With the fate of the state's Community Development Block Grant program in doubt due to potential cuts in the federal budget, the Lycoming County commissioners are going to the well to pay for at least some of this year's projects.
The commissioners Thursday will consider using about $286,000 left over from their 2009 and 2010 block grant allocations for this year's program.
The state Department of Community and Economic Development, which administers U.S. Department of Housing and Urban Development funds for the program, has told the county to discontinue the application process for 2011 funding until the amount of available funding is known, William Lowthert of SEDA-Council of Governments said Tuesday.
The council administers the county's block grant program.
According to Lowthert, the U.S. House of Representatives passed a continuing resolution - legislation used by Congress to fund federal agencies until a formal budget is approved - that cut more than 60 percent of the program's funding.
The resolution was defeated in the Senate but there still will be questions regarding funding levels until a federal budget is passed, Lowthert said.
That statement was confirmed by DCED spokeswoman Theresa Elliot.
"At this point, we're waiting for passage of the federal budget, so we can't really comment on the status of the CDBG program," Elliot said. "Until something happens in both chambers, we're not going to know."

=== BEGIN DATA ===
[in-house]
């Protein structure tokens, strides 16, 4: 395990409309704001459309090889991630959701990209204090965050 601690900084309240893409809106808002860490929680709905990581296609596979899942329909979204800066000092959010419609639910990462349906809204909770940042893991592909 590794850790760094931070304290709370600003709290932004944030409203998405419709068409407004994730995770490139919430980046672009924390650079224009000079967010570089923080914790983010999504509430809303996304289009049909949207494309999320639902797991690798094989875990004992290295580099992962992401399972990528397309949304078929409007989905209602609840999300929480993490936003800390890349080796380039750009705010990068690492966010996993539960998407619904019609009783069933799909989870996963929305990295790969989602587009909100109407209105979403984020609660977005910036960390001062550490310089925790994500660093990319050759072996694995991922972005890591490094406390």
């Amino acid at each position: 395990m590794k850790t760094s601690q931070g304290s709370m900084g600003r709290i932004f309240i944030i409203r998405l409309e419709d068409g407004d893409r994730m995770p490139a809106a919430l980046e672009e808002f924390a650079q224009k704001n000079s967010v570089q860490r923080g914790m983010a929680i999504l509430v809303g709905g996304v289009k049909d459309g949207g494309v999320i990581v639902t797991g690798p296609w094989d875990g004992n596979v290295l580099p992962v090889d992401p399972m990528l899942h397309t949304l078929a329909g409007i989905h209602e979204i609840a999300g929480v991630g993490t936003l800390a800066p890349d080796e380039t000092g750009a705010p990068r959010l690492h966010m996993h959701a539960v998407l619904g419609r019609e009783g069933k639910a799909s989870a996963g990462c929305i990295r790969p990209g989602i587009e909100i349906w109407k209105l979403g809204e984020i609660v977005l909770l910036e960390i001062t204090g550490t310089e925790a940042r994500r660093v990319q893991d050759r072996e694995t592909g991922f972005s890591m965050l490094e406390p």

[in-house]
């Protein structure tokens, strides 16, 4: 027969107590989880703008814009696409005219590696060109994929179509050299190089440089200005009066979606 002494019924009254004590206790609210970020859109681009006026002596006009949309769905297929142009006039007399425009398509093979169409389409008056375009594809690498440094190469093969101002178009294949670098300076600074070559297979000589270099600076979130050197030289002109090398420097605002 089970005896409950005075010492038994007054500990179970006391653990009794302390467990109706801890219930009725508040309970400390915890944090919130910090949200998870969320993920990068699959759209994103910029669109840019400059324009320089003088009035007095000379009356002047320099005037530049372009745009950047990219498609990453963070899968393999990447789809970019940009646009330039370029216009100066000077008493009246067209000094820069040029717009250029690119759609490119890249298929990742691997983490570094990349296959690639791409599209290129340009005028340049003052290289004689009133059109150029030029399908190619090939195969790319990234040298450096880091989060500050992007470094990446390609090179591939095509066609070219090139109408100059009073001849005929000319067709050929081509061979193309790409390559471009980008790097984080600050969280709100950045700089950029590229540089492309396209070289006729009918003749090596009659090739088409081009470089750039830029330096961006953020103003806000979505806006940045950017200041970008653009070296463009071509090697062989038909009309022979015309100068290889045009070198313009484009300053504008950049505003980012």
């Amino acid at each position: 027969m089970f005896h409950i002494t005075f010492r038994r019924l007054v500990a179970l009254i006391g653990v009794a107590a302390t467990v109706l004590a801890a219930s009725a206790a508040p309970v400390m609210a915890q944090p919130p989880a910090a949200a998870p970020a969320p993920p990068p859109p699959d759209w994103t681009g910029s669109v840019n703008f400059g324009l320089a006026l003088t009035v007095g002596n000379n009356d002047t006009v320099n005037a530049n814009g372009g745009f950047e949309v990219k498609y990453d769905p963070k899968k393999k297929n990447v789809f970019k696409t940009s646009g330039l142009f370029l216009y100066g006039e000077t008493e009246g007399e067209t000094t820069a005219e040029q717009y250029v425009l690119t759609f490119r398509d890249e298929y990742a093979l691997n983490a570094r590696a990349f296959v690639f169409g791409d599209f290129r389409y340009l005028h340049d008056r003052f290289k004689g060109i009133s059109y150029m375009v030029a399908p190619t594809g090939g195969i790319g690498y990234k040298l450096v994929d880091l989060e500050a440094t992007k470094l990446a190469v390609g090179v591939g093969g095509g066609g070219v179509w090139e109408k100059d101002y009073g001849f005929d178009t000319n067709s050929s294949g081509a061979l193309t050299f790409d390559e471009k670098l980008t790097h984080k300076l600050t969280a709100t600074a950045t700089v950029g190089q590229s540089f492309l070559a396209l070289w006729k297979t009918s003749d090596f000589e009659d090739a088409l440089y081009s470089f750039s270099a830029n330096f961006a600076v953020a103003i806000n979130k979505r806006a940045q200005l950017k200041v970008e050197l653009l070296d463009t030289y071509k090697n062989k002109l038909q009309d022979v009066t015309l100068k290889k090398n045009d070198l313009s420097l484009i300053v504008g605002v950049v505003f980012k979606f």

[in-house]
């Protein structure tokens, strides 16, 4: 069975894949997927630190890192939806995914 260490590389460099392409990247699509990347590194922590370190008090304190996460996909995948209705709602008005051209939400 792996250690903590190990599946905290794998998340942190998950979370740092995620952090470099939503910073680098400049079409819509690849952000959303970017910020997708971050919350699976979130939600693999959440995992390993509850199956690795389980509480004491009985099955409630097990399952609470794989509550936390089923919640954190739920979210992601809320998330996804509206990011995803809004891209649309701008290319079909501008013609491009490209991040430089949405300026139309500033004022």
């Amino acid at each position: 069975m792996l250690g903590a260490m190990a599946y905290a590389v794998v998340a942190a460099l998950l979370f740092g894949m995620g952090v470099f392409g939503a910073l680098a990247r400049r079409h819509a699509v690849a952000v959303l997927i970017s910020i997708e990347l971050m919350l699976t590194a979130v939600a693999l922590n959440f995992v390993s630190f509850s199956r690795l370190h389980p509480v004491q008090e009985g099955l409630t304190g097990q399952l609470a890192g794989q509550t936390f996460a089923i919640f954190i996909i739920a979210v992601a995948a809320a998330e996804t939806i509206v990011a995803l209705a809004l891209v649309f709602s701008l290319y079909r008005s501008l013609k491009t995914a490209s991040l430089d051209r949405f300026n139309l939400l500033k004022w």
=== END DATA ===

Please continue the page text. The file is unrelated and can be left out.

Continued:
Lowthert said the commissioners meeting on Thursday will include a public hearing regarding the funds reallocation. The funds are available because projects those funds were dedicated to never materialized, he said.
For example, a recreation project in Pine Creek Township that received $100,000 in block grant funding later was determined to not meet state requirements for using block grant funds, Lowthert said.
A water system project in Montgomery was abandoned because the Susquehanna River Basin Commission, which governs water withdrawal in the river basin region, imposed criteria for the project that could not be met, he said.
Recommendations also will be made Thursday as to which of those projects should be funded with available moneys, he said.
This year, applications representing eight projects totalling almost $800,000 worth of requests have been submitted to the county. They are:
$100,000 by Freedom House Community Worship Center to buy property in Clinton Township that the church wants to turn into a homeless shelter.
$100,000 by Franklin Township to acquire land in Lairdsville to build a sewage treatment plant.
$75,000 by Old Lycoming Township for sewer lateral replacement assistance for low-to-moderate income residents.
$70,000 by McNett Township for stormwater improvements along several roads in the township.
$24,500 by the Community Arts Center to remove a non-operational chairlift and install a new elevator stop.
$350,000 by Woodward Township to buy the former township elementary school and turn it into a community and recreation center.
$10,000 by the YWCA of Northcentral Pennsylvania to replace an accessibility ramp.
$45,000 by the Northcentral Pennsylvania American Red Cross to develop and host Family Care Giving seminars.
Lowthert did not say which projects will be recommended but said they will be the ones that can be started soonest.